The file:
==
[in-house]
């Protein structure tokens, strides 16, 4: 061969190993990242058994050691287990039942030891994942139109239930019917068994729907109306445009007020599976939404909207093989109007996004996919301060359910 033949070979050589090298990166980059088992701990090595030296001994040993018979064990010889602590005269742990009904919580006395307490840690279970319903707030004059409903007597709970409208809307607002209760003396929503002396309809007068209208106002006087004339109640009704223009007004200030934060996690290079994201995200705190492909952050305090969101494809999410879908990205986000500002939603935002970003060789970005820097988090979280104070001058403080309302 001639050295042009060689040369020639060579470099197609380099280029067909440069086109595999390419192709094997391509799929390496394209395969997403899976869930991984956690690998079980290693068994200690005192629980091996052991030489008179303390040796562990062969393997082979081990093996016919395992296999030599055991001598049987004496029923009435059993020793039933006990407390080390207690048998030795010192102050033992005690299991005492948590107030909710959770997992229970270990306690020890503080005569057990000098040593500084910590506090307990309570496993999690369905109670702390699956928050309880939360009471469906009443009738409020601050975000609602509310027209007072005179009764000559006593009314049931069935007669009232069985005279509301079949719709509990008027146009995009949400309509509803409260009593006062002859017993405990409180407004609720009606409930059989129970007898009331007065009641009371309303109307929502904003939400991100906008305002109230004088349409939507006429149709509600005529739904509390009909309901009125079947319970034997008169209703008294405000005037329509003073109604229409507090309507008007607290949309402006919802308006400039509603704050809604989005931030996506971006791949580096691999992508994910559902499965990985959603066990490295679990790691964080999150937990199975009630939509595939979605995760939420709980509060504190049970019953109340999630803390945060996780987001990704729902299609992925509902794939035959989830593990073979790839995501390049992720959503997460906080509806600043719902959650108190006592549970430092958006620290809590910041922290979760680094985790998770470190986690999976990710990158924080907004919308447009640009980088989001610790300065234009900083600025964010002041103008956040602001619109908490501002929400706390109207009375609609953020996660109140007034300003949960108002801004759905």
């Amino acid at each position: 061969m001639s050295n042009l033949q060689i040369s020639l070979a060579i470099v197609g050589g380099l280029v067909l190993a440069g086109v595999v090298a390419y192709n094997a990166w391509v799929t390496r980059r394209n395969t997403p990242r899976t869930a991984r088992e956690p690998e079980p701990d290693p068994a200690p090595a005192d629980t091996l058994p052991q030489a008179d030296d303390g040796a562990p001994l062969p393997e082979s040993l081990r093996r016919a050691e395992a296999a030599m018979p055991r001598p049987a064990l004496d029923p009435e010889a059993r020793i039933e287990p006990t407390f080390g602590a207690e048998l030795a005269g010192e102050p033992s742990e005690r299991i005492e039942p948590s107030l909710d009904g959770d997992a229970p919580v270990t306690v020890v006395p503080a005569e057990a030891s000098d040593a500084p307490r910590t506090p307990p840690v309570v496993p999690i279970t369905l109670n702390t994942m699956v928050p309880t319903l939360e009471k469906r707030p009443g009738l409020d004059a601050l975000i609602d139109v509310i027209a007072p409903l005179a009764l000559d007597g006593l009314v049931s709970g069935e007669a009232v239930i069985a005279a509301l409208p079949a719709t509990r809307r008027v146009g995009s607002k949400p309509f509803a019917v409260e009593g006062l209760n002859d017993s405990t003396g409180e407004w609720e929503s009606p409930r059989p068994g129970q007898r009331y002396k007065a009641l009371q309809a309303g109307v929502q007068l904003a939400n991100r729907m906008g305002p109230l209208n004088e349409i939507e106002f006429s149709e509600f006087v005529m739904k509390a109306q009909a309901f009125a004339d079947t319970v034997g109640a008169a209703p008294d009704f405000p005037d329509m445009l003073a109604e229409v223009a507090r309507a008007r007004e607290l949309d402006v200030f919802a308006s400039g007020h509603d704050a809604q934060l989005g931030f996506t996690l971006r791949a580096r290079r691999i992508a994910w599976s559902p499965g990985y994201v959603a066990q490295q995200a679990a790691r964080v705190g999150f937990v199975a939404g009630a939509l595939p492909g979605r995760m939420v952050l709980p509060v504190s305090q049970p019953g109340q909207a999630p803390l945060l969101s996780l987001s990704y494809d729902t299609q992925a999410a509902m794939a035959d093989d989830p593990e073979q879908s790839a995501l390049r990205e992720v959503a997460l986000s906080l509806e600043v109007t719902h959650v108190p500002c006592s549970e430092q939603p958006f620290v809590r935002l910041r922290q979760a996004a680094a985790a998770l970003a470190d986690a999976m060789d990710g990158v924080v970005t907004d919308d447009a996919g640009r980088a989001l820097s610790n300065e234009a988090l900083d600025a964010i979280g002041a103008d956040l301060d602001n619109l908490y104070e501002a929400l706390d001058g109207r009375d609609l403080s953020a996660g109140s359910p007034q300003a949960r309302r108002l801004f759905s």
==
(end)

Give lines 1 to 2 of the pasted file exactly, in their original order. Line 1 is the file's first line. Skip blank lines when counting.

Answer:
[in-house]
């Protein structure tokens, strides 16, 4: 061969190993990242058994050691287990039942030891994942139109239930019917068994729907109306445009007020599976939404909207093989109007996004996919301060359910 033949070979050589090298990166980059088992701990090595030296001994040993018979064990010889602590005269742990009904919580006395307490840690279970319903707030004059409903007597709970409208809307607002209760003396929503002396309809007068209208106002006087004339109640009704223009007004200030934060996690290079994201995200705190492909952050305090969101494809999410879908990205986000500002939603935002970003060789970005820097988090979280104070001058403080309302 001639050295042009060689040369020639060579470099197609380099280029067909440069086109595999390419192709094997391509799929390496394209395969997403899976869930991984956690690998079980290693068994200690005192629980091996052991030489008179303390040796562990062969393997082979081990093996016919395992296999030599055991001598049987004496029923009435059993020793039933006990407390080390207690048998030795010192102050033992005690299991005492948590107030909710959770997992229970270990306690020890503080005569057990000098040593500084910590506090307990309570496993999690369905109670702390699956928050309880939360009471469906009443009738409020601050975000609602509310027209007072005179009764000559006593009314049931069935007669009232069985005279509301079949719709509990008027146009995009949400309509509803409260009593006062002859017993405990409180407004609720009606409930059989129970007898009331007065009641009371309303109307929502904003939400991100906008305002109230004088349409939507006429149709509600005529739904509390009909309901009125079947319970034997008169209703008294405000005037329509003073109604229409507090309507008007607290949309402006919802308006400039509603704050809604989005931030996506971006791949580096691999992508994910559902499965990985959603066990490295679990790691964080999150937990199975009630939509595939979605995760939420709980509060504190049970019953109340999630803390945060996780987001990704729902299609992925509902794939035959989830593990073979790839995501390049992720959503997460906080509806600043719902959650108190006592549970430092958006620290809590910041922290979760680094985790998770470190986690999976990710990158924080907004919308447009640009980088989001610790300065234009900083600025964010002041103008956040602001619109908490501002929400706390109207009375609609953020996660109140007034300003949960108002801004759905």